Reading Eagle - September 12, 1980
Schmidt Starts Things Off
NEW YORK (AP) – The Philadelphia Phillies may think baseball is a fun game, but don’t tell that to the New York Mets.
“It’s a great feeling to be an integral part of a team that has a chance to win it all,” said Mike Schmidt after smashing his 38th home run of the season in Philadelphia’s 5-1 victory over the Mets Thursday night.
And the Phillies certainly do have a chance to win it all.
With 23 games left in the season, the Phillies trail the first-place Montreal Expos by one-half game in the National League East, although they are even in the loss column. Pittsburgh is in third place, another three games back.
“A pennant race seems like an eternity, then all of a sudden there are only three games left,” Schmidt added.
That’s how many games the Mets must wish were left in the season.
New York has now lost 12 games in a row – its longest losing streak since 1963 – and 24 of its last 27. It’s a streak that has left Manager Joe Torre frustrated.
“We’re flat. We’re not scoring runs and everybody’s confidence is shaky. Tension is the biggest problem and everybody is feeling it,” Torre said.
Mets starter Ray Burris, 7-11, didn’t show any tension early, retiring the first 11 Philadelphia batters before Schmidt’s fourth-inning homer gave the Phillies a 1-0 lead.
“I thought it was a big home run at the time because Burris was pitching well,” said Schmidt. “He was relaxed and getting the guys out.”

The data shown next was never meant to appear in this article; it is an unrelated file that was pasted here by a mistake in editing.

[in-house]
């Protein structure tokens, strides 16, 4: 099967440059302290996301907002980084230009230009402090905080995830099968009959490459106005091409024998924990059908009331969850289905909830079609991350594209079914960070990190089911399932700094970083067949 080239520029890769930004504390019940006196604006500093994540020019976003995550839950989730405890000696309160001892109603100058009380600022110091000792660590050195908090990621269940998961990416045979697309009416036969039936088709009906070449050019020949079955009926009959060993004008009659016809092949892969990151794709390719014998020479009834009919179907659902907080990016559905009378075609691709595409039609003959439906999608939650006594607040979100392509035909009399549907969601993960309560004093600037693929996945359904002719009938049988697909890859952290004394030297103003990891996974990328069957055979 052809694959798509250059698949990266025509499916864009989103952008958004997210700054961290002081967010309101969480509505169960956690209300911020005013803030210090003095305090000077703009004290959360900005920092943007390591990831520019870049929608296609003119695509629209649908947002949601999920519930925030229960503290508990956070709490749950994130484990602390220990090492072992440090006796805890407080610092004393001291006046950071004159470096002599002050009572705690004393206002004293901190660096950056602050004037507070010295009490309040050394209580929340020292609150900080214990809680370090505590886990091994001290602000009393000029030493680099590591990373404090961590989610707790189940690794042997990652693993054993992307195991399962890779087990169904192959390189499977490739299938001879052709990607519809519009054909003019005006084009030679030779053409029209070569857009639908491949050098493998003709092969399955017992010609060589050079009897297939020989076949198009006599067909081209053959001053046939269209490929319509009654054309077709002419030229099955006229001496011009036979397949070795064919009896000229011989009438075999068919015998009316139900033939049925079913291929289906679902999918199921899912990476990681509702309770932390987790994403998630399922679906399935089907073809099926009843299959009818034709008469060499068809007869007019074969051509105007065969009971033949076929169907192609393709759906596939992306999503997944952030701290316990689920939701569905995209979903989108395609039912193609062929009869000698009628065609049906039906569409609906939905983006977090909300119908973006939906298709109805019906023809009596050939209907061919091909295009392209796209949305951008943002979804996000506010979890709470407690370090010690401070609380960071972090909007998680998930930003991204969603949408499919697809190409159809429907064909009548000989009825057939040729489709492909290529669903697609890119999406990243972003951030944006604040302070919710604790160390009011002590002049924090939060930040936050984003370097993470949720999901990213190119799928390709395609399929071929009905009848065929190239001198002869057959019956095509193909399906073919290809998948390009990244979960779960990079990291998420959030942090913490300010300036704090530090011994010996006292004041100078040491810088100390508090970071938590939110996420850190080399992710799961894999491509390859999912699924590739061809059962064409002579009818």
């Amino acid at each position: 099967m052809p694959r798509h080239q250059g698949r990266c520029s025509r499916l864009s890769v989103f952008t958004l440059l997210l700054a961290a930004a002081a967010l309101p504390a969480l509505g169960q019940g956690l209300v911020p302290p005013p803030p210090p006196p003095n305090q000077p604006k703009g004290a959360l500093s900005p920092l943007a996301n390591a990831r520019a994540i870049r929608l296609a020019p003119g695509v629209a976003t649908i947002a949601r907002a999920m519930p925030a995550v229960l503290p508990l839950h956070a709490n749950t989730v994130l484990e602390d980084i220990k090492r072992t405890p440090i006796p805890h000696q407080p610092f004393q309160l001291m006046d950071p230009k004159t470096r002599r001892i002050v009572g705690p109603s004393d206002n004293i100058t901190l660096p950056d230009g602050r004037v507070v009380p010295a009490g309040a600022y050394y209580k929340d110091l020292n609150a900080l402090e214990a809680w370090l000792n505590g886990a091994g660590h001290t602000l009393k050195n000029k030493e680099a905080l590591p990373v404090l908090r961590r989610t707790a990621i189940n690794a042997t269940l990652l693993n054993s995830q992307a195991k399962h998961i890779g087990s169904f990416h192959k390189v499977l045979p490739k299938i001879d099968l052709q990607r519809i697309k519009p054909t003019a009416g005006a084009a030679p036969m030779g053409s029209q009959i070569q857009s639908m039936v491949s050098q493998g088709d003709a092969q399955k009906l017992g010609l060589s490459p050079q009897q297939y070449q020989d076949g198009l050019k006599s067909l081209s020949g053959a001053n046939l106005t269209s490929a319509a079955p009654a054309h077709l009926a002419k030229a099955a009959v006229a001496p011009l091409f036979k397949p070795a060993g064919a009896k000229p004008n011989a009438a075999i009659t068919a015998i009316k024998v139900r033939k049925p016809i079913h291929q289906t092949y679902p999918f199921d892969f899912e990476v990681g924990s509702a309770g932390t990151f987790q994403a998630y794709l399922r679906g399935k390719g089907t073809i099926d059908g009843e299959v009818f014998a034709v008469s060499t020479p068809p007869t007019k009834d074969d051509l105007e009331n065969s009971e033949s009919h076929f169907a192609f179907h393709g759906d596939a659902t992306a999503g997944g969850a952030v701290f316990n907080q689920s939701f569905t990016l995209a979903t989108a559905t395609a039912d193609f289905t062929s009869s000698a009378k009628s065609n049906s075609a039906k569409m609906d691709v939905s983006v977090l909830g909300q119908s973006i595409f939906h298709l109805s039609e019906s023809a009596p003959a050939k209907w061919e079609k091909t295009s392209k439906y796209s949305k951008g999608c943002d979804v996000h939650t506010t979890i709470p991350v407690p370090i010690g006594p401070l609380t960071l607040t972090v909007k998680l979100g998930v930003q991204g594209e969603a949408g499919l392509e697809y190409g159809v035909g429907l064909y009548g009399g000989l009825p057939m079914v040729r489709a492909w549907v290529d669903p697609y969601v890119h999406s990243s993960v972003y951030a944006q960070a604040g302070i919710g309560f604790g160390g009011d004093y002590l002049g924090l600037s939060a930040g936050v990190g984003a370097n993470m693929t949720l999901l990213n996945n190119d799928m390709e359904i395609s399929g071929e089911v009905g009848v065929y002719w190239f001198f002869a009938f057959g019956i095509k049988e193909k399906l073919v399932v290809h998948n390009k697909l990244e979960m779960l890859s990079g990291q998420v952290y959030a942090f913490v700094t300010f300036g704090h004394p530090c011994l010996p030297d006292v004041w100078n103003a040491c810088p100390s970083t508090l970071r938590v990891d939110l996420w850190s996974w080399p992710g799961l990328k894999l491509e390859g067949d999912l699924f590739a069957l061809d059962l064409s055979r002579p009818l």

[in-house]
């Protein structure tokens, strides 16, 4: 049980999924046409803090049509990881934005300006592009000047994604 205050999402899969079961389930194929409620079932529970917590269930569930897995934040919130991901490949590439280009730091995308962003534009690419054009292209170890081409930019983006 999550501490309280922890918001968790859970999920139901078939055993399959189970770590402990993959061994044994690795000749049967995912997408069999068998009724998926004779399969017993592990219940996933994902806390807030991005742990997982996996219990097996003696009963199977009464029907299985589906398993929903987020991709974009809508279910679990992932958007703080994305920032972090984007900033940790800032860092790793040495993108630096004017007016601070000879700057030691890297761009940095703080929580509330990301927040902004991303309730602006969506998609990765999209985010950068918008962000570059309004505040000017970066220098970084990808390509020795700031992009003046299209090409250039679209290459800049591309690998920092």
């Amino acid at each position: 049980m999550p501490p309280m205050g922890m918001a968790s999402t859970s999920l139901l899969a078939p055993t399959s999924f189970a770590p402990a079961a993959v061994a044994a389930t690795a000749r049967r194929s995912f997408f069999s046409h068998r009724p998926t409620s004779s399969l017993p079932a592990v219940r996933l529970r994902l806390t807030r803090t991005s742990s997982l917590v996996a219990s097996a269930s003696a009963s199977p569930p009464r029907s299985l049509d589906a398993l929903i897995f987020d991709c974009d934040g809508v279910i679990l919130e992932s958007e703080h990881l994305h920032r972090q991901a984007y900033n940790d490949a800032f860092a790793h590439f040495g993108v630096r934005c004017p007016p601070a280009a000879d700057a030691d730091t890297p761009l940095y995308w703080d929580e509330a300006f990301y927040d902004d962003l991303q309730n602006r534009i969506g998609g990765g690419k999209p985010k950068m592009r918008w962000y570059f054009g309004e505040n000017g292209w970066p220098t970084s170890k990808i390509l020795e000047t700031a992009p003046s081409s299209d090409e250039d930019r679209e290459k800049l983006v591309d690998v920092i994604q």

The Mets tied it in the fifth off Phillies starter Dick Ruthven, 15-9, on Joel Youngblood’s bases-loaded sacrifice fly. It broke a 24-inning scoreless skein for the Mets, dating back to last Sunday.
But Ruthven took matters into his own hands – or bat – in the sixth. He doubled with one out, advancing to third on Pete Rose’s single and scored the game-winning run on Bake McBride’s sacrifice fly.
Ruthven was just as impressive on the mount, striking out eight and walking two in eight innings.
“I had good stuff in the bullpen warming up but when I got to the mound, I had no breaking ball,” said Ruthven.
It didn’t seem to matter.
Ruthven was removed for pinch hitter Del Unser in the ninth when the Phillies added insurance runs on Unser’s double and Rose’s two-run single.
The Mets biggest outbreak of the day may have come in the clubhouse before the game when Frank Taveras got into a scuffle with first base coach Joe Pignatano over the shortstop being left out of the lineup.
“It was stopped fairly quickly and nobody was hurt,” said Torre. “It goes along with the losing streak. Tension is the biggest thing, maybe some fights will help us.”